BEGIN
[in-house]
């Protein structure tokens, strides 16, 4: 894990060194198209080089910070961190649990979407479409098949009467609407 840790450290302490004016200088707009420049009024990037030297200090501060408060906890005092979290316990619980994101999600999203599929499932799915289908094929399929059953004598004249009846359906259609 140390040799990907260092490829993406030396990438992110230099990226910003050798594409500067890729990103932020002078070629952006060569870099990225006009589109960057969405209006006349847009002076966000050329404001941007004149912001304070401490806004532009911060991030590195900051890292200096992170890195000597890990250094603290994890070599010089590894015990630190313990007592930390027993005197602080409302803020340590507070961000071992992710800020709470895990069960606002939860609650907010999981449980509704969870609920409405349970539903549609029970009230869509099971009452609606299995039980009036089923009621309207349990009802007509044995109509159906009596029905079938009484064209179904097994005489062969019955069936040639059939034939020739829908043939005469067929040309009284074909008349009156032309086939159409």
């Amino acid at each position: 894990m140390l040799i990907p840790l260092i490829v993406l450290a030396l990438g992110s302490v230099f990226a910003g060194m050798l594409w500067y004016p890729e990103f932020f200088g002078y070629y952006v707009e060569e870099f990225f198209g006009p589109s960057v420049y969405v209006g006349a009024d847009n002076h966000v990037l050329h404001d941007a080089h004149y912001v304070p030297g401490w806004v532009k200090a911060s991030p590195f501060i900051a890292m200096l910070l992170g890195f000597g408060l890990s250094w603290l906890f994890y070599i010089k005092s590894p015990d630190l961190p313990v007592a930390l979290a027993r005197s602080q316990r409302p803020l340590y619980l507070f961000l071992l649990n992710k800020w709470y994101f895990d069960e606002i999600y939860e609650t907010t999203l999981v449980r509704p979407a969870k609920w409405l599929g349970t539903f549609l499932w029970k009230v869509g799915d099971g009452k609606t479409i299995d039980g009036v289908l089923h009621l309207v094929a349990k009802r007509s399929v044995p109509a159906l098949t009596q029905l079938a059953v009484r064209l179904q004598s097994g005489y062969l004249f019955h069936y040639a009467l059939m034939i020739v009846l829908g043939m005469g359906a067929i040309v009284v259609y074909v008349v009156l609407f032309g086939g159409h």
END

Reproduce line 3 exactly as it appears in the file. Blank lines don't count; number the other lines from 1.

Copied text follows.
């Amino acid at each position: 894990m140390l040799i990907p840790l260092i490829v993406l450290a030396l990438g992110s302490v230099f990226a910003g060194m050798l594409w500067y004016p890729e990103f932020f200088g002078y070629y952006v707009e060569e870099f990225f198209g006009p589109s960057v420049y969405v209006g006349a009024d847009n002076h966000v990037l050329h404001d941007a080089h004149y912001v304070p030297g401490w806004v532009k200090a911060s991030p590195f501060i900051a890292m200096l910070l992170g890195f000597g408060l890990s250094w603290l906890f994890y070599i010089k005092s590894p015990d630190l961190p313990v007592a930390l979290a027993r005197s602080q316990r409302p803020l340590y619980l507070f961000l071992l649990n992710k800020w709470y994101f895990d069960e606002i999600y939860e609650t907010t999203l999981v449980r509704p979407a969870k609920w409405l599929g349970t539903f549609l499932w029970k009230v869509g799915d099971g009452k609606t479409i299995d039980g009036v289908l089923h009621l309207v094929a349990k009802r007509s399929v044995p109509a159906l098949t009596q029905l079938a059953v009484r064209l179904q004598s097994g005489y062969l004249f019955h069936y040639a009467l059939m034939i020739v009846l829908g043939m005469g359906a067929i040309v009284v259609y074909v008349v009156l609407f032309g086939g159409h």